Taliban warn Trump over Afghanistan policy: SITE | world-news | Hindustan Times
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Taliban warn Trump over Afghanistan policy: SITE

The Taliban has warned President Donald Trump to reverse US policy on Afghanistan or face a “historically shameful defeat”, a US-based monitoring group reported Sunday.

world Updated: Jan 23, 2017 09:00 IST
AFP
Donald Trump

Donald Trump has yet to make an official pronouncement about US policy in Afghanistan, but the Taliban threat forced his predecessor Barack Obama to slow plans for a drawdown in US troop numbers.(AP File Photo)

The Taliban has warned President Donald Trump to reverse US policy on Afghanistan or face a “historically shameful defeat”, a US-based monitoring group reported Sunday.

An article, which the SITE Intelligence Group said appeared on the Taliban’s website and social media, described the freshly inaugurated leader of the free world as “an enigma both to the Americans and the billions of people around the world”.

The article said that Afghans hoped Trump and his cabinet would not follow in the footsteps of previous White House administrations.

Afghanistan, which the US invaded on October 7, 2001 in a bid to topple al Qaeda hosts the Taliban, has become Washington’s longest military intervention since Vietnam.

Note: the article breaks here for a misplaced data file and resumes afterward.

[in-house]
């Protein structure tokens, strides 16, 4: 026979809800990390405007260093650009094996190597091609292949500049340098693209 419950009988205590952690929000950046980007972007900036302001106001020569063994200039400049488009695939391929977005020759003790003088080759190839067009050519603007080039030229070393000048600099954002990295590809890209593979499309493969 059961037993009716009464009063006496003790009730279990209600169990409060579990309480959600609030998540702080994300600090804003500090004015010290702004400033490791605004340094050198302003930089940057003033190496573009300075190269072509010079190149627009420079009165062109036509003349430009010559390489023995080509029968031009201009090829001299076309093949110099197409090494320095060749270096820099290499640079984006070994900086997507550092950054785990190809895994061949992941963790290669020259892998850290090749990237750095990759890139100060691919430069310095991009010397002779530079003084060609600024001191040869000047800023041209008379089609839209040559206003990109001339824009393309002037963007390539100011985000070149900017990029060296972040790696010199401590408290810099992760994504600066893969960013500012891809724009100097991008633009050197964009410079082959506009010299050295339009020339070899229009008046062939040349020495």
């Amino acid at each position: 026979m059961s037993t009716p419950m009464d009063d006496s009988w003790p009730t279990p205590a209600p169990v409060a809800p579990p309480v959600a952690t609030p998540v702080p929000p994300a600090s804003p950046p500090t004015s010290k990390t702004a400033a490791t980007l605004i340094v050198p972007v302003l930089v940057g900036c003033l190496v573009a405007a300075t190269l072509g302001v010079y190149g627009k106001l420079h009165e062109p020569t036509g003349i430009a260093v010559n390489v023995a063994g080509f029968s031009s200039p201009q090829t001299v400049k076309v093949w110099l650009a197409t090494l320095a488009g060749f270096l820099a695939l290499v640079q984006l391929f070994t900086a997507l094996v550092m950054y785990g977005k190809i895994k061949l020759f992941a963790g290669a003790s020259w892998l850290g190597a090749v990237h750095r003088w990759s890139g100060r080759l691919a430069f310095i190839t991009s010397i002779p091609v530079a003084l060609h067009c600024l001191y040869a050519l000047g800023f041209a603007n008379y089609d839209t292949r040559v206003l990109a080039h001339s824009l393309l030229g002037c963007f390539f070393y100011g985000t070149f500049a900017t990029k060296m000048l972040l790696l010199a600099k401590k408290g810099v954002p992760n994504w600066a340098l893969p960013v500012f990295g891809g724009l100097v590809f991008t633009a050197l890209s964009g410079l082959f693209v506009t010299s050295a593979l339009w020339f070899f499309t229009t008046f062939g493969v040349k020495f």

It has also been the most costly, with more than $100 billion (93 billion euros) spent.

But the country remains wracked by insecurity as the resurgent Taliban dealt Afghan forces serious blows in 2015, the first year they led security operations in Afghanistan, taking over from NATO.

“Even though America has never waged a war so long and passionately intense in its entire history but if she insists on continuing her failed arrogant policies, one can foresee that she will ruin herself beyond repair due to a historically shameful defeat,” the article said.

Trump has yet to make an official pronouncement about US policy in Afghanistan, but the Taliban threat forced his predecessor Barack Obama to slow plans for a drawdown in US troop numbers.

Some 8,400 will remain in the war-torn country this year, compared with 5,500 initially planned.